ture.

Ralph Waldo Emerson, for once laying aside his stateliness, bears witness to the grandeur of the Yosemite Valley in a genuinely Yankee remark, "This is the only place I have ever seen in my life that quite comes up to the brag." Lying in the shadow of a broad-armed oak, near the base of the Washington Column, our fellow-lodger repeated for me, in a rich and deeply sonorous voice, Burns "A Man's a Man for a' that.” I am afraid that later on, I offended my friend who recited those lines so feelingly, by a somewhat flippant answer concerning the Digger Indians. "Nae, nae, if ye canna feel it noo, mon, ye are nae poet." However that may be, I feel somewhat different from him who, viewing the Yosemite from the brow of the hill, turned away in contempt, pronounc

ing it merely "a hole in the ground." Perhaps in July and August, the Yosemite may be seen at its best. But the autumn season has its special attractions, too. Then the Merced creeps on in glassy stillness from pool to pool; the entangled ferns are dashed with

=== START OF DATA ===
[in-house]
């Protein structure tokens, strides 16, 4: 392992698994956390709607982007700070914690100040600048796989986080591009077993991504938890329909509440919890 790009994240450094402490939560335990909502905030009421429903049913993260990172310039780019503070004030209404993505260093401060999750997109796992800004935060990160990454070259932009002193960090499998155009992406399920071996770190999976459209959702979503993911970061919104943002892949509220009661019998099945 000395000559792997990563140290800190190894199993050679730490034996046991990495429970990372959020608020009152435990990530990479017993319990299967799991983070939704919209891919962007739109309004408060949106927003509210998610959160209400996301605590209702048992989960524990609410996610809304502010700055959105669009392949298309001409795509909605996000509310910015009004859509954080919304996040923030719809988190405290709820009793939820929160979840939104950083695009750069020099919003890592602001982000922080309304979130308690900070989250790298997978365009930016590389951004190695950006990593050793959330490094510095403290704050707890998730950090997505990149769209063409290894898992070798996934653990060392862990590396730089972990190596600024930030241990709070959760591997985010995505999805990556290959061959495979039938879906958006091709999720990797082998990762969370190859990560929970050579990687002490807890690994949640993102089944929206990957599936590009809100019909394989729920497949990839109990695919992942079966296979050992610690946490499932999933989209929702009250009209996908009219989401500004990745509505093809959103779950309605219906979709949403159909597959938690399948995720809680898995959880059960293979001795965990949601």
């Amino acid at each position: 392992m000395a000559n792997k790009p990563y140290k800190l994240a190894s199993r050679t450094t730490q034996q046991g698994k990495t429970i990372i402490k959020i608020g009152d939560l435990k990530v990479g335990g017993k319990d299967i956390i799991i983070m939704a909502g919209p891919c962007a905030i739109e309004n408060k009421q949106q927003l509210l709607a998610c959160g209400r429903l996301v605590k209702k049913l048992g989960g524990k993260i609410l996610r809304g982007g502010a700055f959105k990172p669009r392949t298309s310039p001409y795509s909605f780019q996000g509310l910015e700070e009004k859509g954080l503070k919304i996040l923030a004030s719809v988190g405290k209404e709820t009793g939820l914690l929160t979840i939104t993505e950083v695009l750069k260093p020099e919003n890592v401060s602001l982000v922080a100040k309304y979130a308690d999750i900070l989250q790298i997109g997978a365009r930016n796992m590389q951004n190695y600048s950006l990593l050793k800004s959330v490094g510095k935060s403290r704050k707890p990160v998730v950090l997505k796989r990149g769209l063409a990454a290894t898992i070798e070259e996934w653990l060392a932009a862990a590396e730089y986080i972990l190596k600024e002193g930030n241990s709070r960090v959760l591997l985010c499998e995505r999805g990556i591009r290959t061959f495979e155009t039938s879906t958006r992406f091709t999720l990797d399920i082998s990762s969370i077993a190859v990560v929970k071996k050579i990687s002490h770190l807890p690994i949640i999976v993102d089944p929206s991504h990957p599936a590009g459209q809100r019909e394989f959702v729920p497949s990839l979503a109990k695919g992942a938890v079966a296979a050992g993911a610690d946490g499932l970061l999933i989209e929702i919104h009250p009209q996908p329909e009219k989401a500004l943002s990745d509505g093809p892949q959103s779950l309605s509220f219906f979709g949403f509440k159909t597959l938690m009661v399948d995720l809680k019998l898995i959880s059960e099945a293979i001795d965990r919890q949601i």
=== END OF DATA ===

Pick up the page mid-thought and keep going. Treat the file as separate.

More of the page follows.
stains. There is crimson and gold in valley and on height, and all those jagged peaks and rounded domes of granite appear even more huge and high, as they loom up pale and indistinct through the hazy veils of blood-red the waning year.

Home Again.

Annie Pike Greenwood.

Father! Mother! Bessie! Ben!

I'm home again! I'm home again!

Hug me as tight as ever you can,

And kiss me,and oh, just call me 'Nan'

I've been nothing but Miss since I went away,

And old, and cold, but, oh, today

I'm home again!

I'm home again! I'm home again!

And is that great monster my brother Ben?

And Bessie more pretty than ever before!

And Mother the same-who could ask for more?

And Father-dear Father-has all gone well?

There isn't a secret you mustn't tell

I'm home again!

I'm home again! I'm home again!
Away from the struggle and strife of men.
Away from the storm and into the nest-
The house, the trees, the hearts I love best-
And, oh, that bird!-just listen his note!-
There's something swells in my heart and my
throat-

I'm home again!